Some Ideas about Teaching



Do You REALLY Want To Be A Teacher?

Occasionally, someone writes on the forum along the lines of 'I'm thinking of becoming a teacher - what do you think?'   These two replies explore the kind of person who would make a good teacher ... who would be happy in the teaching profession.

If this ISN'T you, GO NO FURTHER!




Do you want to be surrounded by teenagers six hours a day?
This is the key question.

Forget the ICT, and doing a worthwhile job etc etc cr*p cr*p cr*p.
Teaching is simply about working full time with children.

Do you LIKE children, because the job you're considering going into will surround you with children almost to the exclusion of adult company all day every day FOR THE REST OF YOUR WORKING LIFE.

You'd be surprised how many people go into teaching who don't really enjoy being surrounded by children, or who are a bit intimidated or shocked or horrified or nauseated by them.

Here is the acid test. Have you, up to this point in your life, ever voluntarily sought to do anything with children - have you asked to teach in Sunday School, run a 5-a-side football team, helped in a youth club, been a Scout leader etc.?
And if you haven't - haven't even the experience of being surrounded by children, never mind not sought to be surrounded by children - what makes you think that you might enjoy teaching them?

If you HAVE experience of youth clubs etc., then you will already KNOW whether you want to be a teacher or not for the rest of your life.
If you don't, then I advise you to go and spend time with children in a voluntary organisation before you commit your future to the teaching profession.

Posted on: May 15 2006, 07:51 PM




Interviewing for a PGCE

I once had the pleasure of interviewing potential PGCE students.

What struck me most forcefully was how few of them had any experience or knowledge of working with children. Here they were, proposing to enter a profession where they would spend the next 40 years of their lives surrounded all day every day by teenagers in groups of 30, and they had never volunteered to work with children, never taught Sunday School, never helped at a youth club or children's camp, never helped out the local jazz band or 5-a-side league, had no younger brothers or sisters, had never even babysat for the next-door neighbour! And you were left thinking, just how do they know they want to work with children then? And are we going to let them join a course for them to decide after a couple of months that, actually, they don't LIKE children very much! At least, my reaction was, go away and do a few things that involve children, and decide whether you want to immerse yourself in working with them for the rest of your working life!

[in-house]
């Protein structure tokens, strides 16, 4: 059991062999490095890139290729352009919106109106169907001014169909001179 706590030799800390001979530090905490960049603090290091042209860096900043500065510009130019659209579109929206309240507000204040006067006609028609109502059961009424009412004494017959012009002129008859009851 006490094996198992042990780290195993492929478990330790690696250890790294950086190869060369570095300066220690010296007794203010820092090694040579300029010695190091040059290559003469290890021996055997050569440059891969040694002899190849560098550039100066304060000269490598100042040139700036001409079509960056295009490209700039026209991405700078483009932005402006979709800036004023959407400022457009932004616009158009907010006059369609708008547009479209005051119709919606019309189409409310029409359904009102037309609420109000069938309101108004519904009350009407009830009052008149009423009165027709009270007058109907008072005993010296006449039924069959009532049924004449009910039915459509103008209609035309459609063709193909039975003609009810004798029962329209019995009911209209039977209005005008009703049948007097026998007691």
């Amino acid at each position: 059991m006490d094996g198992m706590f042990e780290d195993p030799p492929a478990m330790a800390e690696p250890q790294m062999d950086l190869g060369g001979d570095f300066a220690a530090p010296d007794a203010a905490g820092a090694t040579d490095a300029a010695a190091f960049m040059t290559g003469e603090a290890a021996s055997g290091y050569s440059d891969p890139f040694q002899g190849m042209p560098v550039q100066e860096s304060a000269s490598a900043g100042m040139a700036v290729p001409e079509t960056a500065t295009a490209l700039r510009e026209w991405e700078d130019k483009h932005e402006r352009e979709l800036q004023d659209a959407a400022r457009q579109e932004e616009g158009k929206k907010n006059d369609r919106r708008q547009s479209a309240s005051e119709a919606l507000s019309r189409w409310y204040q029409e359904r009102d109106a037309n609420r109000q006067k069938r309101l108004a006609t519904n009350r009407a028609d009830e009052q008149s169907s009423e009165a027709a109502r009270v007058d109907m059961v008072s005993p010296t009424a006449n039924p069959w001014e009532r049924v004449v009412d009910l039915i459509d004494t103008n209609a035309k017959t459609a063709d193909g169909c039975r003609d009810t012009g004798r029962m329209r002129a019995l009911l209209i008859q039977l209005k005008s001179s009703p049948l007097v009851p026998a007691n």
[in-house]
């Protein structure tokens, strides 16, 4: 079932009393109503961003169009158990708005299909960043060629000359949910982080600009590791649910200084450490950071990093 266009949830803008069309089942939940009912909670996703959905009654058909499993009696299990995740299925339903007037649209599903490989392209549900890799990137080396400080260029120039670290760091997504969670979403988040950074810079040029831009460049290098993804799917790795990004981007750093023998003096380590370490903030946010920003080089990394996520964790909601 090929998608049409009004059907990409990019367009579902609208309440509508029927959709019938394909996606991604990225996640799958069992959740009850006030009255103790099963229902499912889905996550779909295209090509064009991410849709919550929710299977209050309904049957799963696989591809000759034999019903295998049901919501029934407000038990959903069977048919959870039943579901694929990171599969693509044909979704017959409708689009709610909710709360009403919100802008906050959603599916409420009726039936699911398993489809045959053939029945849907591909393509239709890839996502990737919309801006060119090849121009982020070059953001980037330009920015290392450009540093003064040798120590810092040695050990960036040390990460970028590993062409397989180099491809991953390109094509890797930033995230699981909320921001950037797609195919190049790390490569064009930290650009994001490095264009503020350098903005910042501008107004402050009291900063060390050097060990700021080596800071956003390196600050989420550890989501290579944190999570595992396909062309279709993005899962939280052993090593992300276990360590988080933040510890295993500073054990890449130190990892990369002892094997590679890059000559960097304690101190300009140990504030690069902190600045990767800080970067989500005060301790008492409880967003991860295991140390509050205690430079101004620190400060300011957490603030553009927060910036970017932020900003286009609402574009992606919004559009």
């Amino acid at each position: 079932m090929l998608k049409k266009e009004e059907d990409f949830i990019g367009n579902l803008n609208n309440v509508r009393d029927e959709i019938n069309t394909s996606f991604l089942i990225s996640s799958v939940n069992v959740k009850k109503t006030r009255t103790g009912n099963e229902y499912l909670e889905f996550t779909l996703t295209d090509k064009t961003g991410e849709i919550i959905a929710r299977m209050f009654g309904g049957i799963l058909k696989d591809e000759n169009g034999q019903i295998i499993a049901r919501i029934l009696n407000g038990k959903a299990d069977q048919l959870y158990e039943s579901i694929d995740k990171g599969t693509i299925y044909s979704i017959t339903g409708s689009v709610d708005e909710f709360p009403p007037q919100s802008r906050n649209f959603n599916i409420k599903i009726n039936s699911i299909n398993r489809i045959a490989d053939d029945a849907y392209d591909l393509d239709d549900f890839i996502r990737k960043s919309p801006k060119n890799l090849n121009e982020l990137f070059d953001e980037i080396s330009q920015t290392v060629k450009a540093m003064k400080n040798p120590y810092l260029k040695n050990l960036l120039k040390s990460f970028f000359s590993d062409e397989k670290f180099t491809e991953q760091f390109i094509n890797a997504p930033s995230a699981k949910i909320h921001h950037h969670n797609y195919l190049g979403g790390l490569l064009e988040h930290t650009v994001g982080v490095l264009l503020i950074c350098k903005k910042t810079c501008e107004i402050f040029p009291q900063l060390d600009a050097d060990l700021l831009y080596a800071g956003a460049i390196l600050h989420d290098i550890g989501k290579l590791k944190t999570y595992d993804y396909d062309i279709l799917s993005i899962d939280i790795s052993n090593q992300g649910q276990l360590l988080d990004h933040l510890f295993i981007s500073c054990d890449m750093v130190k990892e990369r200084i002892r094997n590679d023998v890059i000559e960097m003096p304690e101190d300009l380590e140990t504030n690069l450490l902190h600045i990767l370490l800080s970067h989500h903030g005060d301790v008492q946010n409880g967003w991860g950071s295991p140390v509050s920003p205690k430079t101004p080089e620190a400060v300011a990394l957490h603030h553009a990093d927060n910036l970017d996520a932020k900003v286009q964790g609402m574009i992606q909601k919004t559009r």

So I would say that the first thing you have to do - in a proper way - is get across that you DO know what you are getting yourself in for, and that you DO like working with children.

The second thing that amazed me was how drippy so many of them were. Some of the girls looked as though they were about to burst into tears. Limp hand shakes all round. Dull young men mumbling into their shirts, timid, hesitant. And so many lifeless and BORING, BORING, BORING!!! For goodness sake, show a bit of life and enthusiasm - give the impression that you won't be eaten alive by 8N on a Friday afternoon. Communicate enjoyment and interest to the interviewers, and they will know that you will be able to do so to the pupils.
So firm handshake. Look them in the eye. Sit up straight. SMILE!!! Prompt, enthusiastic and lively with your answers - and make a mental list of some of the fascinating things you would want to tell your pupils about. some people will want to warn you not to be over-enthusiastic so you look silly - I must admit that the young man who got so excited when we admitted him that he offered to kiss us all alarmed me somewhat! But you MUST show that there's a bit of ooomphh there.

Thirdly, when you're being dynamic, PLEASE don't treat them to a lecture on your theories of education. You're there to learn how to teach, remember. What you need to convince them is that you're the right MATERIAL for the job.

Posted on: Jan 26 2005, 08:03 PM




To cite this page, use:   CLARE, JOHN D. (2005/2006), 'Do you REALLY want to be a Teacher',  at Greenfield History Site (